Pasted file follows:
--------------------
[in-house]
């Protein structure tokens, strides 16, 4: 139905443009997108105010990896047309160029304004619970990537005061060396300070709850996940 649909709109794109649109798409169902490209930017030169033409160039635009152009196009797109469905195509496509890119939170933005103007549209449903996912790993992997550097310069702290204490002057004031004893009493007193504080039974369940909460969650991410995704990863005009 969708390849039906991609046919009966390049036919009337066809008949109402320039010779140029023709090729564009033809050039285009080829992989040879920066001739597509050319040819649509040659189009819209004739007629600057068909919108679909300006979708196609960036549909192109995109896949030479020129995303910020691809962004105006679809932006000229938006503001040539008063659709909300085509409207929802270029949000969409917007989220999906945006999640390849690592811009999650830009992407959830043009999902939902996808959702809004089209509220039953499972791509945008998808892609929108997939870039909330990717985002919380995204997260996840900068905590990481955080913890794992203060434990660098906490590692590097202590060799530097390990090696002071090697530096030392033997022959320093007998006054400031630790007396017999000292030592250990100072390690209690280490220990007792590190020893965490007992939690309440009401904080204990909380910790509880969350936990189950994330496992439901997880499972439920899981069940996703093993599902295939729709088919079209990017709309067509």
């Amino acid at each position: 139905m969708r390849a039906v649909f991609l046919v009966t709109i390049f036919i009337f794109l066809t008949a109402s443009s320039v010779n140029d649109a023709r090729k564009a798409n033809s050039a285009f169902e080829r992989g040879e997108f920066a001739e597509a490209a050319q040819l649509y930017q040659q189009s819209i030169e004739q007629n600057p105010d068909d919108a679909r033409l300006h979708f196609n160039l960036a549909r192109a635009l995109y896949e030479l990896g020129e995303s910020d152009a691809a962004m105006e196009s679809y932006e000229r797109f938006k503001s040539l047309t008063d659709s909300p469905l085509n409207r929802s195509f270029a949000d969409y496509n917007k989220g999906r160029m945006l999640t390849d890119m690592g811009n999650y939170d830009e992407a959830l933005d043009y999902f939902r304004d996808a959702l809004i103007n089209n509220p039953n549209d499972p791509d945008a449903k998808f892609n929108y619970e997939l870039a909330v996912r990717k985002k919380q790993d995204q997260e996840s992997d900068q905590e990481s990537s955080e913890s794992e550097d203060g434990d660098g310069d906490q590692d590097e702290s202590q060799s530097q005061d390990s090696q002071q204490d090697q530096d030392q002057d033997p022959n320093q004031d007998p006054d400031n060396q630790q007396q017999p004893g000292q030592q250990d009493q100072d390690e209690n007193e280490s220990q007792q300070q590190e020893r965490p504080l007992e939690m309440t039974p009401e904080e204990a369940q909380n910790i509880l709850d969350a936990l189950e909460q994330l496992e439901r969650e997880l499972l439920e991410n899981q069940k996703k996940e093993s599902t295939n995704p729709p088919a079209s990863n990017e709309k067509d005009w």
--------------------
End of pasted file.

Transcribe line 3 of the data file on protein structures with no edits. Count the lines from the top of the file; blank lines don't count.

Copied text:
């Amino acid at each position: 139905m969708r390849a039906v649909f991609l046919v009966t709109i390049f036919i009337f794109l066809t008949a109402s443009s320039v010779n140029d649109a023709r090729k564009a798409n033809s050039a285009f169902e080829r992989g040879e997108f920066a001739e597509a490209a050319q040819l649509y930017q040659q189009s819209i030169e004739q007629n600057p105010d068909d919108a679909r033409l300006h979708f196609n160039l960036a549909r192109a635009l995109y896949e030479l990896g020129e995303s910020d152009a691809a962004m105006e196009s679809y932006e000229r797109f938006k503001s040539l047309t008063d659709s909300p469905l085509n409207r929802s195509f270029a949000d969409y496509n917007k989220g999906r160029m945006l999640t390849d890119m690592g811009n999650y939170d830009e992407a959830l933005d043009y999902f939902r304004d996808a959702l809004i103007n089209n509220p039953n549209d499972p791509d945008a449903k998808f892609n929108y619970e997939l870039a909330v996912r990717k985002k919380q790993d995204q997260e996840s992997d900068q905590e990481s990537s955080e913890s794992e550097d203060g434990d660098g310069d906490q590692d590097e702290s202590q060799s530097q005061d390990s090696q002071q204490d090697q530096d030392q002057d033997p022959n320093q004031d007998p006054d400031n060396q630790q007396q017999p004893g000292q030592q250990d009493q100072d390690e209690n007193e280490s220990q007792q300070q590190e020893r965490p504080l007992e939690m309440t039974p009401e904080e204990a369940q909380n910790i509880l709850d969350a936990l189950e909460q994330l496992e439901r969650e997880l499972l439920e991410n899981q069940k996703k996940e093993s599902t295939n995704p729709p088919a079209s990863n990017e709309k067509d005009w």